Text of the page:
I had made an appointment to confer with my friend and client Jesus, whose name is really Jesus, in downtown Los Angeles, where, if my understanding is correct, he is (very!) gainfully employed as a champion of the downtrodden and disenfranchised.
Parking downtown is expensive, and I'm a tightwad, so I customarily take public transportation when going there, in spite of the fact that a municipal ordinance requires every LA Metro bus to contain at least one loudly deranged passenger, commonly having a very heated debate with himself or herself, or trying to persuade others to embrace Jesus (not my friend and client, but the other one) as his or her personal Lord ‘n’ savior. I commonly play Word Maze, or whatever it’s called, on my iPhone and mind my own business.
Jesus shares my love of stylish attire, so I always dress up to see him. Because it was actually chilly, I was able without looking foolish to wear my famous Italian carabinieri coat, which I bought at the American Rag in San Francisco in 1988, and wore the night I met my girlfriend Little Rumso for the first time. She rather idiotically referred to it as my Sgt. Pepper jacket, but I came to love her nonetheless, for a little over a decade, anyway. She was actually very much more impressed — to the point of making herself available to me sexually! — by the khaki wool Eisenhower jacket I wore to our second meeting. It too came from American Rag, and I am indeed wandering far from the track on which you had so graciously agreed to join me, so shame on me.
I headed for Wilshire Blvd. and its abundant bus stops feeling a little bit handsome, even at my age, only to discover that what used to be called The Miracle Mile had been closed, apparently for the use of persons wishing to express their fury over the Turks’ brutalization of their Armenian neighbors 100 years ago. I had to walk all the way back to 3rd Street to get an eastbound bus, but nonetheless arrived on time.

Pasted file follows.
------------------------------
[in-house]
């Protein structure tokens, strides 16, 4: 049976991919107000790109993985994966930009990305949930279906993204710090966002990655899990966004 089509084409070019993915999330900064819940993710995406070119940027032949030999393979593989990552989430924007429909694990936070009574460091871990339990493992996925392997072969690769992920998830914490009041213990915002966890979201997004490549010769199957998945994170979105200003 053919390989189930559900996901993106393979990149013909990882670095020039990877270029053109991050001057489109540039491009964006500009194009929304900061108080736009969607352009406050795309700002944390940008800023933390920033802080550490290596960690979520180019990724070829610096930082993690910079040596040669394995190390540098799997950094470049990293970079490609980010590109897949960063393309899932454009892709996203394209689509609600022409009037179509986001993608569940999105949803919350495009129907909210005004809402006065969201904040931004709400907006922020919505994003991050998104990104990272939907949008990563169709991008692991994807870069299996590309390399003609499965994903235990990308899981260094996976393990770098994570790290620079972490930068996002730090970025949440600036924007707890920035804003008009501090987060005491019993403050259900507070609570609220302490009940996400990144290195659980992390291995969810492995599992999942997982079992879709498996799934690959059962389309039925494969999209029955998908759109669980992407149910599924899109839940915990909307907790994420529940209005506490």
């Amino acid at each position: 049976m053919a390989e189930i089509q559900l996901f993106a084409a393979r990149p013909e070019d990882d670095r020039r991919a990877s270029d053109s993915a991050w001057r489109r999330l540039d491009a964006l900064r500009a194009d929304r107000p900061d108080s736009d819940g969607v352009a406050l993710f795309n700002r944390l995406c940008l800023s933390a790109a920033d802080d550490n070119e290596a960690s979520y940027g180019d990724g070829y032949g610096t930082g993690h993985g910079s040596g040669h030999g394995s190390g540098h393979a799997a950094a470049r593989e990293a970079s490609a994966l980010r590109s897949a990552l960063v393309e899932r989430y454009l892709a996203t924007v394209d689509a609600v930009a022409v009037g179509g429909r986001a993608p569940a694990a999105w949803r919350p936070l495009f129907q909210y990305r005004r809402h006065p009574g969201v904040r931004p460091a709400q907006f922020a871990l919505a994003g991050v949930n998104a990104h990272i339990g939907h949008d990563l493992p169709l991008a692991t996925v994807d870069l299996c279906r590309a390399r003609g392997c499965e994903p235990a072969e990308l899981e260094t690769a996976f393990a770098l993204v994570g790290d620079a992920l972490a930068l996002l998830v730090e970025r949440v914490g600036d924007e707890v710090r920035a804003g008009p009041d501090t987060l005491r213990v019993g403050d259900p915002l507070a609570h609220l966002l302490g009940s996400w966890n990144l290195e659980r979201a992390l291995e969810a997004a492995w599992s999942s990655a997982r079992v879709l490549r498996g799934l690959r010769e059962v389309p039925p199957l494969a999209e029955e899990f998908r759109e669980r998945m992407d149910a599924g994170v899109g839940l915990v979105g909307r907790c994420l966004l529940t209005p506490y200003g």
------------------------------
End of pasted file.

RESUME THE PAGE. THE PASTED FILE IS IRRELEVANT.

Last week, Jesus took me to a Japanese place, but this time he craved meat, and so we headed only a short distance from our meeting place to an upscale burger joint, where we were attended by an almost unnervingly perky young server of around 25 who identified herself as Britney, and, a little charmingly, addressed us as “you boys.” Jesus ordered a Bloody Pig — a bloody Mary with strips of bacon in it. I am unsure as to whether I was able to completely mask my astonishment.
As we ate, we conferred about the project on which he has generously hired me to work — a video for the gal he loves, Debbi D—, who’s about to celebrate a momentous birthday. It is our mutual hope that the video, which I will direct, shoot, and edit, will make Ms. D— irresistible to persons who book chic local and other cabarets. Jesus is a musician of note — we first met, many decades ago, when I was assigned to lionize his combo in an English-language magazine — and has recorded a lovely backing track. The French fries we shared were very salty, but no less enjoyable for it.
After we parted, I swung anew past the truck out of which a friendly young woman was handing out complimentary cans of Illy iced coffee, hoping that she wouldn’t recognize me as someone to whom she’d given a couple of cans already. If she did, she kept it quiet, and I boarded the westbound No. 20 with no fewer than three cans in the pockets of my famous coat. Because of the Armenians, the bus detoured a mile or so east of my destination, and I got out to walk.
Who’d have imagined that there were so many Armenians in Los Angeles? And who’d have guessed that so many of those many would think it a good idea to encourage their children to embrace an ancient grievance as their own? I understand that the Turks brutalized their Armenian neighbors in 2015. I understand further that not a single person who perpetrated that brutality is alive today. When I visited Berlin in late 2012, should I have snarled at every local on the chance that their parents or grandparents had been Nazis?